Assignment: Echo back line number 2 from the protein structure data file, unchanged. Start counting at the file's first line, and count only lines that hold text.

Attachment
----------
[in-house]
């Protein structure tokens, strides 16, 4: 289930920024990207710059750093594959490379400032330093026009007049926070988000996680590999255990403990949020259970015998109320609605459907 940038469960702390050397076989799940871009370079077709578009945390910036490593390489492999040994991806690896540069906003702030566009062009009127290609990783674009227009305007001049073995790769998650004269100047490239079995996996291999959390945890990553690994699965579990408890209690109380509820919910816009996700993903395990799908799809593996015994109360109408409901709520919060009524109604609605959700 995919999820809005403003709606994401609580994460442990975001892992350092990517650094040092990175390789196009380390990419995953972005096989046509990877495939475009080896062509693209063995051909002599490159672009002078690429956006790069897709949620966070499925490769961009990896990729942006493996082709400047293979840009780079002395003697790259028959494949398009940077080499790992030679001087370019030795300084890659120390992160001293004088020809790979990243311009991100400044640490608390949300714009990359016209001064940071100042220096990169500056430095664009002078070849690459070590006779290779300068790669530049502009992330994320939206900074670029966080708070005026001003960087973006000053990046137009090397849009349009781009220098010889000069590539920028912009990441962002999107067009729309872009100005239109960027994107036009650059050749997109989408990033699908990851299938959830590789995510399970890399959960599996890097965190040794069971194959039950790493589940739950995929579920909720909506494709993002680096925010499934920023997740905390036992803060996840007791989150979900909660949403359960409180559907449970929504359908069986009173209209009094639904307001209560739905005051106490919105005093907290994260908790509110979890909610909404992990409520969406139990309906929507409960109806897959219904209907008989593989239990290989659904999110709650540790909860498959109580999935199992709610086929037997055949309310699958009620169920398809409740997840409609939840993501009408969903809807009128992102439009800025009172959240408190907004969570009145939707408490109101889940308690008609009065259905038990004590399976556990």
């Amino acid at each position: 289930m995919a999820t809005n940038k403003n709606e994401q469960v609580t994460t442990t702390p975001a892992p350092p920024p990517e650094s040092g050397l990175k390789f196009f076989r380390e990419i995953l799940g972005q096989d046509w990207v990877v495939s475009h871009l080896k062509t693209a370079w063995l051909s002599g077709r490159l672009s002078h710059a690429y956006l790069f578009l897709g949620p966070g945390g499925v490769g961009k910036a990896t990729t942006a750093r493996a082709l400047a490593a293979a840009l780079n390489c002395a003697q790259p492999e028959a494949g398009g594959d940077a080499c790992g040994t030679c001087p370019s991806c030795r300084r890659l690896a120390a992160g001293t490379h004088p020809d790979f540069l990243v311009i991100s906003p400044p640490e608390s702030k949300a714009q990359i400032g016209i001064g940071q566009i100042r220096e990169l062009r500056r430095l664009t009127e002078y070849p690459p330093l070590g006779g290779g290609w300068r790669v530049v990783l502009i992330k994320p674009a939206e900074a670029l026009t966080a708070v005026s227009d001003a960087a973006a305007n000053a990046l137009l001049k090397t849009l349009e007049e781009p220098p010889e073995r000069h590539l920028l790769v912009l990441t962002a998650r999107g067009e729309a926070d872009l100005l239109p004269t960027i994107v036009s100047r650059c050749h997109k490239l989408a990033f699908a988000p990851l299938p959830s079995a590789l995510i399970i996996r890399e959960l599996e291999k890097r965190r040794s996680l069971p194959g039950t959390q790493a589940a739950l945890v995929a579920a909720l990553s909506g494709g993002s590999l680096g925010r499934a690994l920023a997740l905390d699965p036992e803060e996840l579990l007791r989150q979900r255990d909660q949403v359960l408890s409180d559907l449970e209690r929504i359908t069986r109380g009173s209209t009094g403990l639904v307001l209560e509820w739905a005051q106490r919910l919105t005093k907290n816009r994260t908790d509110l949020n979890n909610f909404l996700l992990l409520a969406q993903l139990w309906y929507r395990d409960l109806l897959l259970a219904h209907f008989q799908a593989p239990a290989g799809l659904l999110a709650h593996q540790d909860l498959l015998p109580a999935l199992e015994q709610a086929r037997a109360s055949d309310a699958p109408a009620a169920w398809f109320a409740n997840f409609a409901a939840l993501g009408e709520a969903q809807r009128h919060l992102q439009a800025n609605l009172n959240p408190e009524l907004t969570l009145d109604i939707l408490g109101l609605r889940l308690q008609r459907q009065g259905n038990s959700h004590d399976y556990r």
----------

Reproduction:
């Protein structure tokens, strides 16, 4: 289930920024990207710059750093594959490379400032330093026009007049926070988000996680590999255990403990949020259970015998109320609605459907 940038469960702390050397076989799940871009370079077709578009945390910036490593390489492999040994991806690896540069906003702030566009062009009127290609990783674009227009305007001049073995790769998650004269100047490239079995996996291999959390945890990553690994699965579990408890209690109380509820919910816009996700993903395990799908799809593996015994109360109408409901709520919060009524109604609605959700 995919999820809005403003709606994401609580994460442990975001892992350092990517650094040092990175390789196009380390990419995953972005096989046509990877495939475009080896062509693209063995051909002599490159672009002078690429956006790069897709949620966070499925490769961009990896990729942006493996082709400047293979840009780079002395003697790259028959494949398009940077080499790992030679001087370019030795300084890659120390992160001293004088020809790979990243311009991100400044640490608390949300714009990359016209001064940071100042220096990169500056430095664009002078070849690459070590006779290779300068790669530049502009992330994320939206900074670029966080708070005026001003960087973006000053990046137009090397849009349009781009220098010889000069590539920028912009990441962002999107067009729309872009100005239109960027994107036009650059050749997109989408990033699908990851299938959830590789995510399970890399959960599996890097965190040794069971194959039950790493589940739950995929579920909720909506494709993002680096925010499934920023997740905390036992803060996840007791989150979900909660949403359960409180559907449970929504359908069986009173209209009094639904307001209560739905005051106490919105005093907290994260908790509110979890909610909404992990409520969406139990309906929507409960109806897959219904209907008989593989239990290989659904999110709650540790909860498959109580999935199992709610086929037997055949309310699958009620169920398809409740997840409609939840993501009408969903809807009128992102439009800025009172959240408190907004969570009145939707408490109101889940308690008609009065259905038990004590399976556990």